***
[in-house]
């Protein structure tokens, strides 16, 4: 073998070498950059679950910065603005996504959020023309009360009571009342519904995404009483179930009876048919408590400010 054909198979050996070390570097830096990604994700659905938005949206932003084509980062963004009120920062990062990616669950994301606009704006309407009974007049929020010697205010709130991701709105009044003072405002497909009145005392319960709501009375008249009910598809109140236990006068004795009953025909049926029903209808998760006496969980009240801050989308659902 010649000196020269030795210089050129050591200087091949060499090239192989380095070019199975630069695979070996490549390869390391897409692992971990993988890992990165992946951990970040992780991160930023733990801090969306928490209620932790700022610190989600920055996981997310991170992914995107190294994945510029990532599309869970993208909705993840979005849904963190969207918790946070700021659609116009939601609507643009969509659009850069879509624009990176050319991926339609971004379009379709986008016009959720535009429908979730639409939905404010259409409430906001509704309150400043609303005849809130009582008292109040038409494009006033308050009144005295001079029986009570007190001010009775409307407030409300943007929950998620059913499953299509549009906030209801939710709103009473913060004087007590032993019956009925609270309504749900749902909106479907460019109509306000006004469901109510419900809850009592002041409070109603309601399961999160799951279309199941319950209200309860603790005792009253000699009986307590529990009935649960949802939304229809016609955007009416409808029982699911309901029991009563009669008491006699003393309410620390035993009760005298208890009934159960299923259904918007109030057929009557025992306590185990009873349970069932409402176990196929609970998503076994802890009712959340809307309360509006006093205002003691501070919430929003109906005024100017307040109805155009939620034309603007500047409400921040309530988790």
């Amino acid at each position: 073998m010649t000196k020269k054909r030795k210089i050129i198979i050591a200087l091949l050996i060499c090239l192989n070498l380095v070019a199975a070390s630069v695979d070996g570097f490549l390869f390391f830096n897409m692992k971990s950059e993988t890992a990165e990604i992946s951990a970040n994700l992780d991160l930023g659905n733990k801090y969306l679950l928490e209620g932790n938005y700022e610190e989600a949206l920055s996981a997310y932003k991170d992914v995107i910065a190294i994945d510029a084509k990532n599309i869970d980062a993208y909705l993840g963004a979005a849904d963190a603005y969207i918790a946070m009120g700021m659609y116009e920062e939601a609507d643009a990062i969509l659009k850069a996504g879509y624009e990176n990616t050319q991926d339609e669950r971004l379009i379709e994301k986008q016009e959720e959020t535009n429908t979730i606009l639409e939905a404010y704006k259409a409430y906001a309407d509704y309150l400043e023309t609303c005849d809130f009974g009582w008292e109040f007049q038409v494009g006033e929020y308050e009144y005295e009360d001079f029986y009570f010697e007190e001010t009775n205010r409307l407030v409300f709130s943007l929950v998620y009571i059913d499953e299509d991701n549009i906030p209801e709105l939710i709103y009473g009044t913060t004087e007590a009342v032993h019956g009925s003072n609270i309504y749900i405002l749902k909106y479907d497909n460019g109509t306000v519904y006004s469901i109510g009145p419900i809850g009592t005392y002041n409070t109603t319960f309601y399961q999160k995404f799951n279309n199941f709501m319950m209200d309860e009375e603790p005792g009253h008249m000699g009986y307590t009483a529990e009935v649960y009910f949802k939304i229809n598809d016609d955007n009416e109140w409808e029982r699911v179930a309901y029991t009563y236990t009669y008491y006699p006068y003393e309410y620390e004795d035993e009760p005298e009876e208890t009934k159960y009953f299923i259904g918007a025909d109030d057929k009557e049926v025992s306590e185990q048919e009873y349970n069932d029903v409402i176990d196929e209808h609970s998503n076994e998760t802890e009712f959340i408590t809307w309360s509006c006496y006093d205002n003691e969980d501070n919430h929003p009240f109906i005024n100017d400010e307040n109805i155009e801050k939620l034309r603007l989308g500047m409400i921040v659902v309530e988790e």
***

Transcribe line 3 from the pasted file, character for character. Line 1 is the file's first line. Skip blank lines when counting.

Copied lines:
């Amino acid at each position: 073998m010649t000196k020269k054909r030795k210089i050129i198979i050591a200087l091949l050996i060499c090239l192989n070498l380095v070019a199975a070390s630069v695979d070996g570097f490549l390869f390391f830096n897409m692992k971990s950059e993988t890992a990165e990604i992946s951990a970040n994700l992780d991160l930023g659905n733990k801090y969306l679950l928490e209620g932790n938005y700022e610190e989600a949206l920055s996981a997310y932003k991170d992914v995107i910065a190294i994945d510029a084509k990532n599309i869970d980062a993208y909705l993840g963004a979005a849904d963190a603005y969207i918790a946070m009120g700021m659609y116009e920062e939601a609507d643009a990062i969509l659009k850069a996504g879509y624009e990176n990616t050319q991926d339609e669950r971004l379009i379709e994301k986008q016009e959720e959020t535009n429908t979730i606009l639409e939905a404010y704006k259409a409430y906001a309407d509704y309150l400043e023309t609303c005849d809130f009974g009582w008292e109040f007049q038409v494009g006033e929020y308050e009144y005295e009360d001079f029986y009570f010697e007190e001010t009775n205010r409307l407030v409300f709130s943007l929950v998620y009571i059913d499953e299509d991701n549009i906030p209801e709105l939710i709103y009473g009044t913060t004087e007590a009342v032993h019956g009925s003072n609270i309504y749900i405002l749902k909106y479907d497909n460019g109509t306000v519904y006004s469901i109510g009145p419900i809850g009592t005392y002041n409070t109603t319960f309601y399961q999160k995404f799951n279309n199941f709501m319950m209200d309860e009375e603790p005792g009253h008249m000699g009986y307590t009483a529990e009935v649960y009910f949802k939304i229809n598809d016609d955007n009416e109140w409808e029982r699911v179930a309901y029991t009563y236990t009669y008491y006699p006068y003393e309410y620390e004795d035993e009760p005298e009876e208890t009934k159960y009953f299923i259904g918007a025909d109030d057929k009557e049926v025992s306590e185990q048919e009873y349970n069932d029903v409402i176990d196929e209808h609970s998503n076994e998760t802890e009712f959340i408590t809307w309360s509006c006496y006093d205002n003691e969980d501070n919430h929003p009240f109906i005024n100017d400010e307040n109805i155009e801050k939620l034309r603007l989308g500047m409400i921040v659902v309530e988790e």